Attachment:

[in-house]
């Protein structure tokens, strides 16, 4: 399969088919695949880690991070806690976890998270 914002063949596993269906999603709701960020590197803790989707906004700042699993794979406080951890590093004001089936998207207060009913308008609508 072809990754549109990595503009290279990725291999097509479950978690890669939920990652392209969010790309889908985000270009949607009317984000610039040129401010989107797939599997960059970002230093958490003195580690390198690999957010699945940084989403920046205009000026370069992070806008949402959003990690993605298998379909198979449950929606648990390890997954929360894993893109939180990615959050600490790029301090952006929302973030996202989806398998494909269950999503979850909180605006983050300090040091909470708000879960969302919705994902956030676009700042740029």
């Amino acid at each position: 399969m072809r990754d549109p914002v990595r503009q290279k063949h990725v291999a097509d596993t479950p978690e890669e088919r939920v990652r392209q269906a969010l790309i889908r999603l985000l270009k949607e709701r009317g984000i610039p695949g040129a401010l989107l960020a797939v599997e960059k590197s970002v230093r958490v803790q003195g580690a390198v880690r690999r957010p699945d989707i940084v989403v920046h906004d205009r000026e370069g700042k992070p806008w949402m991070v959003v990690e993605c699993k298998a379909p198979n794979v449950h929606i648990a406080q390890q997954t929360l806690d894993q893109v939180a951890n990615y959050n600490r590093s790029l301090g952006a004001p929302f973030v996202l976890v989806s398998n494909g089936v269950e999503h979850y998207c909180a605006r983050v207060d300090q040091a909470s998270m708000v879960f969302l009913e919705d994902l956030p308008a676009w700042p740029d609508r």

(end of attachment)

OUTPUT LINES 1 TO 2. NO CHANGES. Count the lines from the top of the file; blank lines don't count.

[in-house]
């Protein structure tokens, strides 16, 4: 399969088919695949880690991070806690976890998270 914002063949596993269906999603709701960020590197803790989707906004700042699993794979406080951890590093004001089936998207207060009913308008609508 072809990754549109990595503009290279990725291999097509479950978690890669939920990652392209969010790309889908985000270009949607009317984000610039040129401010989107797939599997960059970002230093958490003195580690390198690999957010699945940084989403920046205009000026370069992070806008949402959003990690993605298998379909198979449950929606648990390890997954929360894993893109939180990615959050600490790029301090952006929302973030996202989806398998494909269950999503979850909180605006983050300090040091909470708000879960969302919705994902956030676009700042740029």